A Canadian Dragoon Cap Badge
We are less than a month away from 2014 – the year when we mark the centenary of the start of the First World War – the war to end all wars which would be all over by Christmas. Perhaps our political masters of the day never said which Christmas because it was over by Christmas 1918 – just four years late – and many men continued to die from injuries and illness after that date.
And, of course, the men who took part on our side were not just British. Soldiers from the old Empire fought as well and for many of them, an early taste of Europe was Market Lavington and the wild, wet lands of Salisbury Plain.
It is no surprise that we have odd bits of memorabilia, at Market Lavington Museum that belonged to soldiers from overseas. Today we look at a Canadian Dragoon cap badge.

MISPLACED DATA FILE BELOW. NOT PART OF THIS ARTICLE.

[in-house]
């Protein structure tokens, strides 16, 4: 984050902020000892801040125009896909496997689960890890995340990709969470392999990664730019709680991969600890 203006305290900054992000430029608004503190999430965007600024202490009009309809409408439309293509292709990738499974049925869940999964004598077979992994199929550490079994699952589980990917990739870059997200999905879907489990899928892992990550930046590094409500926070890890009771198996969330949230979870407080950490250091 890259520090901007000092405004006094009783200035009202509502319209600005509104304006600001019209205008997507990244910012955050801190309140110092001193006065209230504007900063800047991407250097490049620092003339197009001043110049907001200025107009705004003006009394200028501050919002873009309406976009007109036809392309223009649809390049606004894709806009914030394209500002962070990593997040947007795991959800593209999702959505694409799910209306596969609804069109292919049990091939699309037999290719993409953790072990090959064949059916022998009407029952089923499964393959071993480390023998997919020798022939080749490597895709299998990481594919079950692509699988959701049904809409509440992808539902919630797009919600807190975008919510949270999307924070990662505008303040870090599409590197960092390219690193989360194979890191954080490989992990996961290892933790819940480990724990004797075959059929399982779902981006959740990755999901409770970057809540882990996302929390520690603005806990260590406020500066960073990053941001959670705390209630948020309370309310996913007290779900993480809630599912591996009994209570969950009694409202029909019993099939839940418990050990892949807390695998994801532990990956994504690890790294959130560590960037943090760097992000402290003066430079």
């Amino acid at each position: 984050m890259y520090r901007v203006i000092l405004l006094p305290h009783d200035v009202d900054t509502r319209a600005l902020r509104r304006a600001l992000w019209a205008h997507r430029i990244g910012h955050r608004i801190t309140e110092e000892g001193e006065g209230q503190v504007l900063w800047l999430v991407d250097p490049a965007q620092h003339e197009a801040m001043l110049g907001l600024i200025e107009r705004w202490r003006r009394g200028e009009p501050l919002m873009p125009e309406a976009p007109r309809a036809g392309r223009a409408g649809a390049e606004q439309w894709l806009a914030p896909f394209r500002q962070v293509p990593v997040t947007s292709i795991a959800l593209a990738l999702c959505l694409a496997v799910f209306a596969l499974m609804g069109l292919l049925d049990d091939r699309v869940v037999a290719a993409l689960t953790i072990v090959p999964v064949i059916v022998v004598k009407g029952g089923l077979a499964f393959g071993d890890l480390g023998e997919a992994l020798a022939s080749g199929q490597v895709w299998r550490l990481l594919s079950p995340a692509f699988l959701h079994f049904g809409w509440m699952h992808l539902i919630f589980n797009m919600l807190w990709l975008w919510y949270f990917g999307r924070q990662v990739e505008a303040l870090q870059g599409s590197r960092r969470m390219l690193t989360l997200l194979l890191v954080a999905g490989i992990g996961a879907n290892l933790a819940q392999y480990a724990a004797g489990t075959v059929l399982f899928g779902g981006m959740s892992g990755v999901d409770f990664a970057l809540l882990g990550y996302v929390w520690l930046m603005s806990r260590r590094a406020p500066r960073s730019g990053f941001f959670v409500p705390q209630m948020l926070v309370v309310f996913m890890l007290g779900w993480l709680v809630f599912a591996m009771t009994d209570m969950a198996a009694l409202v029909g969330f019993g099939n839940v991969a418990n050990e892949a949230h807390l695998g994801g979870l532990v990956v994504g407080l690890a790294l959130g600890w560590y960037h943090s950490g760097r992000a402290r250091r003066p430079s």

This is clearly incomplete – the animal has lost its head. The other day our curator (who is not a military expert) discussed with a museum colleague just what animal it was. Was it a bull, or was it a horse, they mused. And they were both wrong. Military badge traders at http://www.britishmilitarybadges.co.uk/ have a badge for sale and they gave permission for us to use their picture of a complete badge on this blog.
This is actually a springbok – the animal we associate with South Africa. The Canadians wear this because of service in South Africa during the Boer War.
Our badge was dug up in the garden of Primrose House on White Street in Market Lavington – home of the Gye family. Perhaps the badge belonged to Edward Bliss Taylor, a Canadian serviceman who married Mrs Gye’s sister in 1919.
Alternatively, a Canadian called Harry Ryder stayed with the Gyes at Christmas 1916. And, of course, there were many other Canadians in the area.
Any further information about Canadian or other overseas servicemen who visited Market Lavington would be very much appreciated.